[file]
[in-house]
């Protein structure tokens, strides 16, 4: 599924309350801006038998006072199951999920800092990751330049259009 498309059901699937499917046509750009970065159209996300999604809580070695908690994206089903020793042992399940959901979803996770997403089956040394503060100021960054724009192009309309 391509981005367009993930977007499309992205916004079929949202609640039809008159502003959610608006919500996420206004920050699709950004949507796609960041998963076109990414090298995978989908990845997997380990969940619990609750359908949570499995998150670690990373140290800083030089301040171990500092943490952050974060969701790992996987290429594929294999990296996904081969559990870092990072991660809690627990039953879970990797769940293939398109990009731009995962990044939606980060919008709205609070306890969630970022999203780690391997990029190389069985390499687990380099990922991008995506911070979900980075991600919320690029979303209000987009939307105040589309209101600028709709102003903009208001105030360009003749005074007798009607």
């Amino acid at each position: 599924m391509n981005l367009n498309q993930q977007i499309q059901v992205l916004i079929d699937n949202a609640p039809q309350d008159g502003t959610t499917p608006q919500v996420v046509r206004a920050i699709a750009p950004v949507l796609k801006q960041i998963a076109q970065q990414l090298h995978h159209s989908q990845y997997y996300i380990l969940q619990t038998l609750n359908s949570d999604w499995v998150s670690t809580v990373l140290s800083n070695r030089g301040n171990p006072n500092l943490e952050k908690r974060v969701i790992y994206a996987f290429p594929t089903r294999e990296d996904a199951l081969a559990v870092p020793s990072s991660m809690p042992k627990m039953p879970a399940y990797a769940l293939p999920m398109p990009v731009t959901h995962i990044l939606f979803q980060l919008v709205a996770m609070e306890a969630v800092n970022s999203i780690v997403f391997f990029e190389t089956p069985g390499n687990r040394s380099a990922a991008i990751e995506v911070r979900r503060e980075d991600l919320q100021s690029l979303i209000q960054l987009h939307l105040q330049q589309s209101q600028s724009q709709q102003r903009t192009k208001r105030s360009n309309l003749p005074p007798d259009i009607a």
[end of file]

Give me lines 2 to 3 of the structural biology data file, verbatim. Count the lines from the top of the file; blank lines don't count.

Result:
């Protein structure tokens, strides 16, 4: 599924309350801006038998006072199951999920800092990751330049259009 498309059901699937499917046509750009970065159209996300999604809580070695908690994206089903020793042992399940959901979803996770997403089956040394503060100021960054724009192009309309 391509981005367009993930977007499309992205916004079929949202609640039809008159502003959610608006919500996420206004920050699709950004949507796609960041998963076109990414090298995978989908990845997997380990969940619990609750359908949570499995998150670690990373140290800083030089301040171990500092943490952050974060969701790992996987290429594929294999990296996904081969559990870092990072991660809690627990039953879970990797769940293939398109990009731009995962990044939606980060919008709205609070306890969630970022999203780690391997990029190389069985390499687990380099990922991008995506911070979900980075991600919320690029979303209000987009939307105040589309209101600028709709102003903009208001105030360009003749005074007798009607």
């Amino acid at each position: 599924m391509n981005l367009n498309q993930q977007i499309q059901v992205l916004i079929d699937n949202a609640p039809q309350d008159g502003t959610t499917p608006q919500v996420v046509r206004a920050i699709a750009p950004v949507l796609k801006q960041i998963a076109q970065q990414l090298h995978h159209s989908q990845y997997y996300i380990l969940q619990t038998l609750n359908s949570d999604w499995v998150s670690t809580v990373l140290s800083n070695r030089g301040n171990p006072n500092l943490e952050k908690r974060v969701i790992y994206a996987f290429p594929t089903r294999e990296d996904a199951l081969a559990v870092p020793s990072s991660m809690p042992k627990m039953p879970a399940y990797a769940l293939p999920m398109p990009v731009t959901h995962i990044l939606f979803q980060l919008v709205a996770m609070e306890a969630v800092n970022s999203i780690v997403f391997f990029e190389t089956p069985g390499n687990r040394s380099a990922a991008i990751e995506v911070r979900r503060e980075d991600l919320q100021s690029l979303i209000q960054l987009h939307l105040q330049q589309s209101q600028s724009q709709q102003r903009t192009k208001r105030s360009n309309l003749p005074p007798d259009i009607a």